Working for glory on home soil

Potential for four games in eight days at OUA and CIS levels

The Gaels have the potential to win the OUA  bronze medal and CIS National Championship, all at home.
The Gaels have the potential to win the OUA bronze medal and CIS National Championship, all at home.
Starting this weekend, the women’s rugby team are looking to write their names in the history books of Queen’s Athletics.
 
This Saturday, the Gaels will battle the Western Mustangs in the OUA bronze medal game. Following that game, the team will spend the week prepping to host the CIS Women’s Rugby Championship — a first in Queen’s history.
 
While they’re in different divisions of the OUA, the Mustangs are a familiar foe for the Gaels. During a preseason exhibition tournament earlier this year, Queen’s dominated their rivals 73-14.
 
While most would peg the Gaels as heavy favourites for this match-up, the team remembers last year’s two games against Western.
 
In their last game of the regular season, the Gaels defeated the Mustangs 50-19. After losing to Guelph in the semi-final, Queen’s was set to play against Western once more for the bronze. But Western’s physical presence was too much for the Gaels to handle, as they lost 22-19. After they won the OUA Championship and finished third at the CIS level in 2013, the Gaels remained without a medal.
 
For third-year winger Lauren Murray, last year’s defeat won’t influence this week’s performance. 
 
“We are going to keep [last year’s game] in the back of our mind, but it isn’t our focus,” Murray said. “Our focus is on what we do and executing our game plan. We are aware that Western is going to come out and battle too, but we are going to play Queen’s rugby.”
 
Over the course of eight days, the Gaels will potentially play in four games. During the OUA season, teams only play once a week, but this upcoming schedule will be a heavy strain on athletes’ bodies.
 
“It is obviously going to hurt,” Murray said concerning the finals. “We are all experienced rugby players. We have been through this before, so when it comes down to it. we are going to be ready for those four games.”
 
The CIS situation, where three games are played over four days, isn’t ideal for any athlete.
 
The only teams that have more than a week’s rest prior to the tournament are Lethbridge and Victoria from the Canada West Division. The teams settled their final last week, giving them two weeks off coming into 
this championship.
 
In other leagues, the qualifiers from the Atlantic University Sport (AUS) and Réseau du Sport Étudiant du Québec (RSEQ) will be decided on Friday and Saturday respectfully, putting them in a similar breakless situation as the OUA teams, such as McMaster, Guelph and Queen’s.
 
For head coach Beth Barz, this system isn’t ideal, and needs a few changes.
 
“My preference would be to take out the quarterfinal and potentially give a first round bye for the athletes.”
 
Barz also suggested that the National Championship should be pushed back another week, giving teams from the OUA, AUS and RSEQ another week off. But unfortunately, the CIS is focusing their efforts on hosting men’s and women’s soccer nationals the following weekend.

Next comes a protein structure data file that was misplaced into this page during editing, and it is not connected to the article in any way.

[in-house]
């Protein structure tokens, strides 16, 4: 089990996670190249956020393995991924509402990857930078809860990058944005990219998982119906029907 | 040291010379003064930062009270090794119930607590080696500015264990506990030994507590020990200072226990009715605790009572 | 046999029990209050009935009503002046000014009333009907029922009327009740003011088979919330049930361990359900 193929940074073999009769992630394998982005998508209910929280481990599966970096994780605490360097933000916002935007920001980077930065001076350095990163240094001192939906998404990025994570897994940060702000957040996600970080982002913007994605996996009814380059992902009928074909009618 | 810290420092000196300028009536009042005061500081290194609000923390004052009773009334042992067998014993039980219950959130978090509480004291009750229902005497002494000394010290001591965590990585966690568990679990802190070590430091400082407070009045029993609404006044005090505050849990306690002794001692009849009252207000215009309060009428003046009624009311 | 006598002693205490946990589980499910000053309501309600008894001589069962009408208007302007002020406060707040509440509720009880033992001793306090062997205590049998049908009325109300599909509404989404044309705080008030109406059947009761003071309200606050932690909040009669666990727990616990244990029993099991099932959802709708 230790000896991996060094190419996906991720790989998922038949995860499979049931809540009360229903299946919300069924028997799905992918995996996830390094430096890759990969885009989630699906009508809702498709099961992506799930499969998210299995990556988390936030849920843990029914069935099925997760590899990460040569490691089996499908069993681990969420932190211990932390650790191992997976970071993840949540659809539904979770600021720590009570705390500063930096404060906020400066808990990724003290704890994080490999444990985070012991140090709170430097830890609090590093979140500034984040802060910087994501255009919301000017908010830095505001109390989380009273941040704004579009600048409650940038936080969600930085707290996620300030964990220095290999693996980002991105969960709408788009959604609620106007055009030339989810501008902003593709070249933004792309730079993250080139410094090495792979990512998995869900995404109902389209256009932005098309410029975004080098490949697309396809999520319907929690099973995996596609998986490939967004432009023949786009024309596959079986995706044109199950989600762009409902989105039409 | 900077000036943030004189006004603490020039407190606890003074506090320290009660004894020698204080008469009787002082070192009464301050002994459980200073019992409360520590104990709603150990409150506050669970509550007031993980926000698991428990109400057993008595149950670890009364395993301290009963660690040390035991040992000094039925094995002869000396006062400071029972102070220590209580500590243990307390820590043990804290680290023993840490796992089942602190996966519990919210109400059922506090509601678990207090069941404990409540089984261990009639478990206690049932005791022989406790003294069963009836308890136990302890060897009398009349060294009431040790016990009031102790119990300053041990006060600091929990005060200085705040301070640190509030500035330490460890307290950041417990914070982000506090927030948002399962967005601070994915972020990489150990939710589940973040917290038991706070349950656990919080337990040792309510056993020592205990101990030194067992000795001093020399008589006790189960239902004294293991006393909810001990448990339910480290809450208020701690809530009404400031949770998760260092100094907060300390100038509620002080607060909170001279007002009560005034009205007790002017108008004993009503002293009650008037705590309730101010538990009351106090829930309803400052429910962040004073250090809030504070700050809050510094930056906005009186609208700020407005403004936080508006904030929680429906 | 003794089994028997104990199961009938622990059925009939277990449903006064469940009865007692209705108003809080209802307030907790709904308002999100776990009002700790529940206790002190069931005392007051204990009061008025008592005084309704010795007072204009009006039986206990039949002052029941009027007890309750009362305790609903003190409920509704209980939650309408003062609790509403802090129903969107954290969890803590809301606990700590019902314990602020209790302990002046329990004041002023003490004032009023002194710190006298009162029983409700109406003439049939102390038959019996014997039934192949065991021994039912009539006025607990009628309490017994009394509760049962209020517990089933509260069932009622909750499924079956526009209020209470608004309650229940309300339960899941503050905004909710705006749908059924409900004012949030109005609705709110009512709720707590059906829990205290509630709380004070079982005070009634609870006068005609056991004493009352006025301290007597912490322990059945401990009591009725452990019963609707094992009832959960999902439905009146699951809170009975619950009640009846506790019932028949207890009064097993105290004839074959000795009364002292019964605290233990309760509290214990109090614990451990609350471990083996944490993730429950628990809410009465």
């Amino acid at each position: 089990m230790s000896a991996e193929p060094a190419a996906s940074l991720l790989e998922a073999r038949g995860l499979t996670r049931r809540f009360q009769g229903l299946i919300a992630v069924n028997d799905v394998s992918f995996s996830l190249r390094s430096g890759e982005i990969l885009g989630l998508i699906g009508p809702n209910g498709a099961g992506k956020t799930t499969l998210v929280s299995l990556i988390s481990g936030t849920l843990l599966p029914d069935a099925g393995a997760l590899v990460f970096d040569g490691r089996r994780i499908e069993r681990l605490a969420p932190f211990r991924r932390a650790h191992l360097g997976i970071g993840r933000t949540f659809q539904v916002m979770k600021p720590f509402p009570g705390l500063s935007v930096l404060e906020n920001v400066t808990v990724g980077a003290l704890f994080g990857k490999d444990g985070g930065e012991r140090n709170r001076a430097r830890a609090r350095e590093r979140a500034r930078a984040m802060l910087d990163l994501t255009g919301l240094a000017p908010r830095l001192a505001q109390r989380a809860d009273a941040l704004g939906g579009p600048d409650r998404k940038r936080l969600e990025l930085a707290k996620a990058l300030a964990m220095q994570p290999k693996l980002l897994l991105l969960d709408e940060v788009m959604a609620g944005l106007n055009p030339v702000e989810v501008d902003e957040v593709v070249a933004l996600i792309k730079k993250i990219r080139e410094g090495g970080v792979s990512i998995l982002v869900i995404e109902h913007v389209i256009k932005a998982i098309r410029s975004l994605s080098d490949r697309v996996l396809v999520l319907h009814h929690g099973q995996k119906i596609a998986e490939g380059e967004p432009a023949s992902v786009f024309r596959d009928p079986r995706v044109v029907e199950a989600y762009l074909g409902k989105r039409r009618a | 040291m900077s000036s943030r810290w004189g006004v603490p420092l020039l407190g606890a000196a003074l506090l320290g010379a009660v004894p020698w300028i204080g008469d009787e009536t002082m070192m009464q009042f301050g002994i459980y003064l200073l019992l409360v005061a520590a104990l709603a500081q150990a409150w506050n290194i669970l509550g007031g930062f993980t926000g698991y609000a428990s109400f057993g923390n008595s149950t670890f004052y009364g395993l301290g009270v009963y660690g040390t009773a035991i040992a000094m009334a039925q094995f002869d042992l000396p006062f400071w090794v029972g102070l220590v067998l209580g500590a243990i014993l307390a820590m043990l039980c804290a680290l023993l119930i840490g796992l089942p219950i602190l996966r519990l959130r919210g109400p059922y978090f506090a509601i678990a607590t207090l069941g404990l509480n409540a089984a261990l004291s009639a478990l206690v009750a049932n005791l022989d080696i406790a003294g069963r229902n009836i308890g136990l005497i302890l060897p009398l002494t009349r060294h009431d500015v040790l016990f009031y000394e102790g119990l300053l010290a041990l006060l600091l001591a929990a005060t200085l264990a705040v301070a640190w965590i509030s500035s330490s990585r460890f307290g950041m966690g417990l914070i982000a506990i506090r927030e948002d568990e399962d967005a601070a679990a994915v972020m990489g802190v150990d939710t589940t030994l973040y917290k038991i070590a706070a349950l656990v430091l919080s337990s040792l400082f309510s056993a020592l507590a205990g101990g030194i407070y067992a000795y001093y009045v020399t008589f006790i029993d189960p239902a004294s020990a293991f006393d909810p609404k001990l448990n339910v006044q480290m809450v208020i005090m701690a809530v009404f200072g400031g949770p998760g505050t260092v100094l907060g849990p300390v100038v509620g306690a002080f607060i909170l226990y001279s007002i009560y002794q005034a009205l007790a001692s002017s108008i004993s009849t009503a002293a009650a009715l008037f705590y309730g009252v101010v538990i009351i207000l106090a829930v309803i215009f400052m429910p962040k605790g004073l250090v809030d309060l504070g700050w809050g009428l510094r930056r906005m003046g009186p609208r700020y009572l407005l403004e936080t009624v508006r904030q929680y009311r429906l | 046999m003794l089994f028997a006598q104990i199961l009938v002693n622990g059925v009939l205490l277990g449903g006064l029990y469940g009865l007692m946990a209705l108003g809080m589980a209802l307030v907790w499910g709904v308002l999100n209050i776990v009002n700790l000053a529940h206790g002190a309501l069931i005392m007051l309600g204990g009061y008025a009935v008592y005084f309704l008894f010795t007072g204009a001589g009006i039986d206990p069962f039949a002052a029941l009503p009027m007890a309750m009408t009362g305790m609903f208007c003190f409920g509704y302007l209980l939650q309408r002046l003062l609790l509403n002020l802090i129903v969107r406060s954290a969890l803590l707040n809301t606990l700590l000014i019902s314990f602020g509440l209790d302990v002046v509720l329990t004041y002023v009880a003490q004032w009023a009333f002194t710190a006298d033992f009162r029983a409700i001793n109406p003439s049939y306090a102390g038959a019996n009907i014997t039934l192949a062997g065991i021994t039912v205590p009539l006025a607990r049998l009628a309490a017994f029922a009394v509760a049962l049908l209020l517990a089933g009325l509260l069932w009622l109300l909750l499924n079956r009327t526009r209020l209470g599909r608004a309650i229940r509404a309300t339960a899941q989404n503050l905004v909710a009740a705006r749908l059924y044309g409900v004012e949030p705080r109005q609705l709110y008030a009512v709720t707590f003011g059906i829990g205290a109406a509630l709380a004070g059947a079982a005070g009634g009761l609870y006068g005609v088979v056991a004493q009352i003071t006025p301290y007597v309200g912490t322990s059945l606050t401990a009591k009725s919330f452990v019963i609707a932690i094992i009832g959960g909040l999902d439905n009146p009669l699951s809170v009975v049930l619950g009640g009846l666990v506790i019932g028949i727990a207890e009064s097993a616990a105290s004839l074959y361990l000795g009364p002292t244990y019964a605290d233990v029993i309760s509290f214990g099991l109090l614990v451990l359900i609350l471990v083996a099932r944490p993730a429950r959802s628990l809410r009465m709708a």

“We have a contact sport — why are we not taking the extra week?” Barz said.
 
In an attempt to push for reform, Barz sits on the CIS’s Sport Technical Sub-Committee. The committee’s goal is to discuss how to best seed the teams for the tournament, as well as how to run the championship in the best interest of athletes health.
 
While Barz knows the system isn’t ideal, she knows her athletes’ previous experience will help them prepare for the upcoming week.
 
“They have played four or five games in six days. Again, not ideal, but they have done it, which is half the battle.”
 
While prioritizing the OUA bronze medal game and hosting the National Championship is a tall order, Barz has found a way to balance both.
 
“We didn’t practice [on Monday], we just talked about CIS,” Barz said. “‘Now we’re done, and closing the book on that. The focus right now is all bronze medal.”
 
Barz’ year of leave from her teaching job at Sydenham High School has allowed her to focus on the event. As this is the first time the school has hosted the women’s rugby national championship, Barz has been in weekly meetings gearing up for the event.
 
Because teams usually play within their own league, the Gaels haven’t seen these opponents in a while. To prepare, Barz has watched a lot of game footage, and spoken to coaches across the league, trying to compile scouting reports for the other seven teams.
 
“We will do a little bit of planning that is specific to opponents, but realistically we have to look over what we are doing; we can’t control their game.”
 
For Barz, who’s been involved with the program for 18 years, this next week is a special one for women’s rugby at Queen’s.
 
“It is probably the first and only time that we are going to host it while I’m around.”
 
“This opportunity is once in a lifetime.”
 

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